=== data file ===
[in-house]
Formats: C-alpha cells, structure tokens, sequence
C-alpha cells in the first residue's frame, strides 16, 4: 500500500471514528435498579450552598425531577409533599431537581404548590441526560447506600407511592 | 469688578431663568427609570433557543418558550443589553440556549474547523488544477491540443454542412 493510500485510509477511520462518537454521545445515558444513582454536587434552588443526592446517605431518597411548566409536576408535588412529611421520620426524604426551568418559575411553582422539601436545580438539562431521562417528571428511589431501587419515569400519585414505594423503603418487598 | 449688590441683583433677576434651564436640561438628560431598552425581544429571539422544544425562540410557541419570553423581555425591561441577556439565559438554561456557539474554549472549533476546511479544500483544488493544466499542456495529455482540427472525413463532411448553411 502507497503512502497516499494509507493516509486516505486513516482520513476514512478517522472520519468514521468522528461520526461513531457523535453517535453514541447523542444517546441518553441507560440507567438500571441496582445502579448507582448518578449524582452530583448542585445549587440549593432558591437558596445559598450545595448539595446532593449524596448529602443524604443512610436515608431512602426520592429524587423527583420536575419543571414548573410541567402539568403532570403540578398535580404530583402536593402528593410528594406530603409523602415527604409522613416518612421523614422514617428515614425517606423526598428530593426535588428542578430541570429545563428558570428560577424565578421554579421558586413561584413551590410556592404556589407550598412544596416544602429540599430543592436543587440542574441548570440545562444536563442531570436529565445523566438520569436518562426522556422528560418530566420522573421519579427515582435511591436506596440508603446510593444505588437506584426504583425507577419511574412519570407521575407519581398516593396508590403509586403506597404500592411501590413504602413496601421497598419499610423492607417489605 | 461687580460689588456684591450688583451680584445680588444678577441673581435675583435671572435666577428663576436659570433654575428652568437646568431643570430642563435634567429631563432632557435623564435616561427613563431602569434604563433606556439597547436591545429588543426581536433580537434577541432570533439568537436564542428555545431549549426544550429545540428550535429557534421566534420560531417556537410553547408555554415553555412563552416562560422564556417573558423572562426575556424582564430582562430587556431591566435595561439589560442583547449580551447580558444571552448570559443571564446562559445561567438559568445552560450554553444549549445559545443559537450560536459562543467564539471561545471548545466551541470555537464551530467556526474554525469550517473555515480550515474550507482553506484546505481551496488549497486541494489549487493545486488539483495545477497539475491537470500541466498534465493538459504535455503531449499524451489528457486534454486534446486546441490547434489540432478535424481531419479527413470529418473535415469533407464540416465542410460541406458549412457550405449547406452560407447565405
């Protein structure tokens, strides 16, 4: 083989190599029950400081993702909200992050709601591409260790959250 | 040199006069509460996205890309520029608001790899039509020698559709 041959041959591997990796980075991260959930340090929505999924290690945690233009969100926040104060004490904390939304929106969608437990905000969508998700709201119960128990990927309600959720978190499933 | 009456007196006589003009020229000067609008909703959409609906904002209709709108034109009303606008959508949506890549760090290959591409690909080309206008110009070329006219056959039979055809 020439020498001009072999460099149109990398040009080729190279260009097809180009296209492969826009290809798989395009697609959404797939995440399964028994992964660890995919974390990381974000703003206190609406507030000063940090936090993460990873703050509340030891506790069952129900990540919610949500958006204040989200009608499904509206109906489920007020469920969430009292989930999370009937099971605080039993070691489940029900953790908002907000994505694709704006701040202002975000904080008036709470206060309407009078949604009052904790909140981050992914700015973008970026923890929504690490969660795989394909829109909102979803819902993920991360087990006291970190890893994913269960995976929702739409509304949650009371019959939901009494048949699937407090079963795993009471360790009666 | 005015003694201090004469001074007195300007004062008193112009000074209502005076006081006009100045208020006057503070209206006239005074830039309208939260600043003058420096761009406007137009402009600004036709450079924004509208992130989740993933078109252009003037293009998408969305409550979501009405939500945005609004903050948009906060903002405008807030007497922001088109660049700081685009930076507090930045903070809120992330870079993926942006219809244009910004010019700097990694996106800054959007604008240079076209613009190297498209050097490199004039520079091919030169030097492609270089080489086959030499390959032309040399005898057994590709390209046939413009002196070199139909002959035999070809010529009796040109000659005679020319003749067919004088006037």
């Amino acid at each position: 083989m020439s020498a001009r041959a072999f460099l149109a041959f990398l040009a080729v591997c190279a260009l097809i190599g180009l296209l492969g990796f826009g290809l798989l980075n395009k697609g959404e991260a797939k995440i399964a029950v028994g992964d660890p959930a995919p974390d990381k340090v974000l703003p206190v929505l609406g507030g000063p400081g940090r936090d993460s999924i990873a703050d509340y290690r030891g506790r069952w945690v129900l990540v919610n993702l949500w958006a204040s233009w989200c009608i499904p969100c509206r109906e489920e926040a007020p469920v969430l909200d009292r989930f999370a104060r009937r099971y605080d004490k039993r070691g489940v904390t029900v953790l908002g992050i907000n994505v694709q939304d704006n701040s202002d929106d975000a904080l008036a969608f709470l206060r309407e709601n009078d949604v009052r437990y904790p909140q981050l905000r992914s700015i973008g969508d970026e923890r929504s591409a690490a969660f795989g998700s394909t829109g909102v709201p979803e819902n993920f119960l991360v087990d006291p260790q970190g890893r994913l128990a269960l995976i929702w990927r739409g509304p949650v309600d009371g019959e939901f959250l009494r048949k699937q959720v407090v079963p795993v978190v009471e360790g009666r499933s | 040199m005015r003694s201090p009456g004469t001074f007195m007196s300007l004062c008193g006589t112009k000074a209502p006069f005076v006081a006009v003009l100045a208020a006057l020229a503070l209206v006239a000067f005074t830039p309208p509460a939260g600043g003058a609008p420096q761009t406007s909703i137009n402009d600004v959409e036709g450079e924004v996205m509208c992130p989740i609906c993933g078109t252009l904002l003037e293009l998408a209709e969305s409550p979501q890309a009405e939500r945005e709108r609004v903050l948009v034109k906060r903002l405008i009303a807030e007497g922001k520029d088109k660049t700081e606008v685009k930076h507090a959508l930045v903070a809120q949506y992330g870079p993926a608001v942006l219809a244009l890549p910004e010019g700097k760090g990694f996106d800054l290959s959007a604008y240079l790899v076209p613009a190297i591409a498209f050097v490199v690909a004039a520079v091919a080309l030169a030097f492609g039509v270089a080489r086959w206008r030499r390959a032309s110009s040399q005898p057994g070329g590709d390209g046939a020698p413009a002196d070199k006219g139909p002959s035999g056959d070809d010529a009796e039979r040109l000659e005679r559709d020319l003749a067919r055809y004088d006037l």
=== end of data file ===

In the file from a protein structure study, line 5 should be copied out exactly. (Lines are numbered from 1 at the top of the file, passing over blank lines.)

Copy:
């Amino acid at each position: 083989m020439s020498a001009r041959a072999f460099l149109a041959f990398l040009a080729v591997c190279a260009l097809i190599g180009l296209l492969g990796f826009g290809l798989l980075n395009k697609g959404e991260a797939k995440i399964a029950v028994g992964d660890p959930a995919p974390d990381k340090v974000l703003p206190v929505l609406g507030g000063p400081g940090r936090d993460s999924i990873a703050d509340y290690r030891g506790r069952w945690v129900l990540v919610n993702l949500w958006a204040s233009w989200c009608i499904p969100c509206r109906e489920e926040a007020p469920v969430l909200d009292r989930f999370a104060r009937r099971y605080d004490k039993r070691g489940v904390t029900v953790l908002g992050i907000n994505v694709q939304d704006n701040s202002d929106d975000a904080l008036a969608f709470l206060r309407e709601n009078d949604v009052r437990y904790p909140q981050l905000r992914s700015i973008g969508d970026e923890r929504s591409a690490a969660f795989g998700s394909t829109g909102v709201p979803e819902n993920f119960l991360v087990d006291p260790q970190g890893r994913l128990a269960l995976i929702w990927r739409g509304p949650v309600d009371g019959e939901f959250l009494r048949k699937q959720v407090v079963p795993v978190v009471e360790g009666r499933s | 040199m005015r003694s201090p009456g004469t001074f007195m007196s300007l004062c008193g006589t112009k000074a209502p006069f005076v006081a006009v003009l100045a208020a006057l020229a503070l209206v006239a000067f005074t830039p309208p509460a939260g600043g003058a609008p420096q761009t406007s909703i137009n402009d600004v959409e036709g450079e924004v996205m509208c992130p989740i609906c993933g078109t252009l904002l003037e293009l998408a209709e969305s409550p979501q890309a009405e939500r945005e709108r609004v903050l948009v034109k906060r903002l405008i009303a807030e007497g922001k520029d088109k660049t700081e606008v685009k930076h507090a959508l930045v903070a809120q949506y992330g870079p993926a608001v942006l219809a244009l890549p910004e010019g700097k760090g990694f996106d800054l290959s959007a604008y240079l790899v076209p613009a190297i591409a498209f050097v490199v690909a004039a520079v091919a080309l030169a030097f492609g039509v270089a080489r086959w206008r030499r390959a032309s110009s040399q005898p057994g070329g590709d390209g046939a020698p413009a002196d070199k006219g139909p002959s035999g056959d070809d010529a009796e039979r040109l000659e005679r559709d020319l003749a067919r055809y004088d006037l």